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Forest Fauna of Malaysia
The animal community in the forests of Taman Negara comprises an intriguing variety of life forms. The list of Malaysian fauna is impressive — 200 mammals, over 1,000 butterflies, 600 birds, and over 100 species of both snakes and frogs.
While there are many animals in the park, visitors will probably hear them and locate their tracks more than they will see the creatures themselves. The forests provide natural camouflage for most animals and therefore they are hard to spot. Endangered species like Sumatran Rhinoceros are only seen once in a lifetime by park rangers, so while such species are mentioned here, don’t be frustrated by their elusiveness. Instead, relax in the knowledge that they are there in the park and if you are lucky enough to see one, it really is a moment to treasure for life.
The park hides (bumbun) adjoining salt licks are the best place for patient wildlife watchers. (See page 31 for details of hides). Sambar Deer, Barking Deer, Wild Boar and Tapir are often seen around the licks and are best viewed with binoculars.
The following account describes a few of the better known species of animal in the park.
Some 200 mammal species are known to live in Taman Negara.These range in size from the smallest shrews to the largest elephants. Some are virtually impossible to find while others are guaranteed sightings.
TAPIR (TOPIRUS INDICUS)
Tapirs are one of the strangest rainforest animals, looking like a cross between a pig and a miniature elephant. They are protected in Malaysia but are still keenly sought by foreign zoos. It is thought that this family once had a much larger range, including Europe and North America, but today it is confined to South-East Asia and South America. Adults are about the size of a large pig but black and white in colour young tapirs have distinctive pale markings on a dark body. Being nocturnal feeders on young leaves and fruits, they are best seen after dark from one of the park’s hides.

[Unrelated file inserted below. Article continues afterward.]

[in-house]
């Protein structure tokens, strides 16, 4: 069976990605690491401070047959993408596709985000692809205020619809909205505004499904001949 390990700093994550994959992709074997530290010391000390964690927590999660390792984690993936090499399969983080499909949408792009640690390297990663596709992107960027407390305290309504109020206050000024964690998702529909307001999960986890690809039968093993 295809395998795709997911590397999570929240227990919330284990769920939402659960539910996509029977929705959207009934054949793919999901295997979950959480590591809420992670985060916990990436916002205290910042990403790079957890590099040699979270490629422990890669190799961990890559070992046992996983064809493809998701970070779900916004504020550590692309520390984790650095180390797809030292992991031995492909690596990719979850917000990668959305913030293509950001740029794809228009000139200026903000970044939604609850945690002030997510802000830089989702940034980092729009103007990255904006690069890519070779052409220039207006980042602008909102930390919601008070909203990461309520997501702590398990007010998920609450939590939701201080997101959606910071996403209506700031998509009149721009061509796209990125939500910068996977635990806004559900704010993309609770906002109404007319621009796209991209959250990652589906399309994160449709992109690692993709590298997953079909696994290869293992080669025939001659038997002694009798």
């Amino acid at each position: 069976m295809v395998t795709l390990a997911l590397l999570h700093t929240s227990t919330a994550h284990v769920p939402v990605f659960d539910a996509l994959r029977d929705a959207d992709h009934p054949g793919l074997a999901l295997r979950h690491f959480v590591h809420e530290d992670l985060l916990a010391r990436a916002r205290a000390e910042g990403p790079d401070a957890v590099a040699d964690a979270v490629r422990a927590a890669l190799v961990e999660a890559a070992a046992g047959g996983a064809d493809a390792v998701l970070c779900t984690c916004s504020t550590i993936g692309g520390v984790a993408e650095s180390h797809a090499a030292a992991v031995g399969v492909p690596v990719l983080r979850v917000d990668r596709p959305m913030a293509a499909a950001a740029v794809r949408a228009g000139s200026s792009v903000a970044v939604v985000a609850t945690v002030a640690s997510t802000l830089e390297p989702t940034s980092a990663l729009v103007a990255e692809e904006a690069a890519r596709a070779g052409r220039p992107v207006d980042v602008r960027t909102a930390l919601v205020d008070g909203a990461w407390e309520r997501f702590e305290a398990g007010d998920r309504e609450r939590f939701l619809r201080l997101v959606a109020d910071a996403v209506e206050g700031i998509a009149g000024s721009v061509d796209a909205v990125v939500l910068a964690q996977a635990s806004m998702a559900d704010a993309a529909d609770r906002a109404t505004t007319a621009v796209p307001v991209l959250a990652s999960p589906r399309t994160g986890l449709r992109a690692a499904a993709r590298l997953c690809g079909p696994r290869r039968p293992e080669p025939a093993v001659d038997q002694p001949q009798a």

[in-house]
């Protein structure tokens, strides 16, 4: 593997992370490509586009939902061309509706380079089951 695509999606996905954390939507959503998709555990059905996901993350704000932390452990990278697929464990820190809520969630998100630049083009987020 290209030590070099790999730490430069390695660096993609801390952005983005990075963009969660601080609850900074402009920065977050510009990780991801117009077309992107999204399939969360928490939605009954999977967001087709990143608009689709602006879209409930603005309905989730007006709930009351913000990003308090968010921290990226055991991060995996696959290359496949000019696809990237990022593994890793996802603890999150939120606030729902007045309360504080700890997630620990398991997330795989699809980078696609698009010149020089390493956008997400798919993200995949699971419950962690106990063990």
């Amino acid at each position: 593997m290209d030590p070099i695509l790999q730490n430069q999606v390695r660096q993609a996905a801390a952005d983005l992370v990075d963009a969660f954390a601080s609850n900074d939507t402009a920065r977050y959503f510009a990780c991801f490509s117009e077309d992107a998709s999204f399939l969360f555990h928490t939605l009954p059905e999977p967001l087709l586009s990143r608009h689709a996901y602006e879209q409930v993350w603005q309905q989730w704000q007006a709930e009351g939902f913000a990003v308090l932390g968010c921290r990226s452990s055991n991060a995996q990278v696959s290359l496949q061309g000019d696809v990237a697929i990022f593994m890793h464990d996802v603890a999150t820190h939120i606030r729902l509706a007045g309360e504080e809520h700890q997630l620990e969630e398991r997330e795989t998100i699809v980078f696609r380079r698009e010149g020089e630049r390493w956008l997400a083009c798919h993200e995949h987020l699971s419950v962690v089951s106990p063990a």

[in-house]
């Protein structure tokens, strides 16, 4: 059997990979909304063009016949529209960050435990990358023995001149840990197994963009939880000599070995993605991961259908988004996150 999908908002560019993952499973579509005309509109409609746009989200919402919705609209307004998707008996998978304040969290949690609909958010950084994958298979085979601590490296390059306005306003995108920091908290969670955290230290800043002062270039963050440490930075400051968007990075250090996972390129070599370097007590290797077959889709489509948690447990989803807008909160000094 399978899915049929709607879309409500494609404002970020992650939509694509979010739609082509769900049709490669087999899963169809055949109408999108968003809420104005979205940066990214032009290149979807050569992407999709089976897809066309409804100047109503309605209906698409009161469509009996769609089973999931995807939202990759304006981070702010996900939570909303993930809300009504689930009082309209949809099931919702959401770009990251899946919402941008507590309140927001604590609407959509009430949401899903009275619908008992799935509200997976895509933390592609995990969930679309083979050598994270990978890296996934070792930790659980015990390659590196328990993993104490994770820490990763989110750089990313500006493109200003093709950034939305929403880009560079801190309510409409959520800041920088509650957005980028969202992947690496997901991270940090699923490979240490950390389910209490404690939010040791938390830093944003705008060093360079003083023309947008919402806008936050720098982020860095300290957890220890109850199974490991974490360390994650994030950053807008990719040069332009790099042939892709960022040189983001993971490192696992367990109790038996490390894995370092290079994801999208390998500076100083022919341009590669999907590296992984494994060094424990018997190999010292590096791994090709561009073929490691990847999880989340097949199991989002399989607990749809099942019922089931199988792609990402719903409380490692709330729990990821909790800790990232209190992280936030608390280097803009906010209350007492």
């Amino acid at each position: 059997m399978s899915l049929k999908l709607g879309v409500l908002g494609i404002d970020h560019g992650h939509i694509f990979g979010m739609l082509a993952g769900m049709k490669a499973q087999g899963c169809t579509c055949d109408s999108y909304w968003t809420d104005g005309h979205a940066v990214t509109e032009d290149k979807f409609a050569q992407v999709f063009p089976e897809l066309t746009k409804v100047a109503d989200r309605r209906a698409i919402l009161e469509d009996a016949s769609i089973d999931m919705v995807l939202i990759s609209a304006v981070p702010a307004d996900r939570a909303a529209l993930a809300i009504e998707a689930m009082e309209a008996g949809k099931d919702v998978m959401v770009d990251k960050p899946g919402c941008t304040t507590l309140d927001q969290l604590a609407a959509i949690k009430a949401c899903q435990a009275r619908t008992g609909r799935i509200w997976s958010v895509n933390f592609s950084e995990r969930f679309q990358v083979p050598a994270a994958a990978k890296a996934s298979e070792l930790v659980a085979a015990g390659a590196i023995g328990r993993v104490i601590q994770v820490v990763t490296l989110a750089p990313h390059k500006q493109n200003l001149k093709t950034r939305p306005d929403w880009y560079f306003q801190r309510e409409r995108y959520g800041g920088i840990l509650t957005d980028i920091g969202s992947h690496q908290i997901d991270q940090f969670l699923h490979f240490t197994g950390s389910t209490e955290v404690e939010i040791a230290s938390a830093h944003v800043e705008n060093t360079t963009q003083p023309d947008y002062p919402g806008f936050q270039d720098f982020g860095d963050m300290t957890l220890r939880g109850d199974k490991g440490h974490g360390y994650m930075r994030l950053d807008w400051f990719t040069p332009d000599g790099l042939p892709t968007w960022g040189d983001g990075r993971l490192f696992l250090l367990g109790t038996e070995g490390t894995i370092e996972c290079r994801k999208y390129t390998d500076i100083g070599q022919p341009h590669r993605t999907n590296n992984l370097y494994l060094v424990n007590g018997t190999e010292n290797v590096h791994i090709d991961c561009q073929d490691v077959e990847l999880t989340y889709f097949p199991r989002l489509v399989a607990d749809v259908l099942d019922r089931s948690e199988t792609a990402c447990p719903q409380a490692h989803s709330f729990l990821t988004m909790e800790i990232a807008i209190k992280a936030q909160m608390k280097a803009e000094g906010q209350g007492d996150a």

SUMATRAN RHINOCEROS (DICERORHINUS SUMATRENSIS)
One of the rarest animals on Earth, with just over 120 thought to be still alive in Peninsular Malaysia and Sabah, this is the smallest of the world’s five rhinoceros species and has two horns. The horns are composed of hardened hair, and the supposed aphrodisiac powers of this horn and other parts of the animal’s anatomy have led to ruthless hunting. This combined with the widespread destruction of its forest habitat has brought the rhino ever closer to extinction. The animal is indeed a rare sight and a visitor to Taman Negara is highly unlikely to see one. This large herbivore needs extensive tracts of undisturbed rainforest, where it often rests during the heat of the day in a mud wallow, shaded spot or ridge top.
There are only about 1,000 elephants remaining on Peninsular Malaysia, many of them. Within Taman Negara their numbers in the park have been increased by a translocation programme from other parts of Peninsular Malaysia.
The clearing of lowland forest has meant that the range for these animals is considerably reduced. Elephants are seldom seen, but are more active in rainy weather and some say, on bright moonlit nights. A nearby herd betrays its presence with low rumbling sounds, the snapping and cracking of branches, and occasional trumpeting. such herds are sometimes sighted around Bumbun Kumbang and near Kuala Keniam. Asian Elephants stay within range of areas with
access to fresh water, natural salt licks and an ample supply of food. Adult elephants can consume up to 150 kilograms (330 pounds) of vegetation a day. They feed mainly on the growing parts Palms, soft grasses and banana SCMs and need a large feeding range to survive. As large parcels of land are cleared for plantations the nation’s wild elephant population is being reduced to several isolated herds on shrinking islands of for Physical boundaries and bottlenecks constrict their movement and suppress opportunities for genetic exchange necessary for their long-term survival.
SELADANG, GAUR OR WILD CATTLE (BOS GOURUS)
This animal stands almost 2 metres (6 feet) high and can weigh up to 900 Kilograms (2,000 pounds). It is the world’s largest species of cattle and is distinguished by a ridge that runs from the neck to half way down the back. It is endangered, with only about 600 animals left in Malaysia, though it is distributed in other parts of South-East, and India. It grazes in open areas adjoining forests, but prefers to rest in the cooler shaded areas. It also frequents salt licks r valuable e nutrients. Mostly black, t a conspicuous white forehead and ‘stockings’.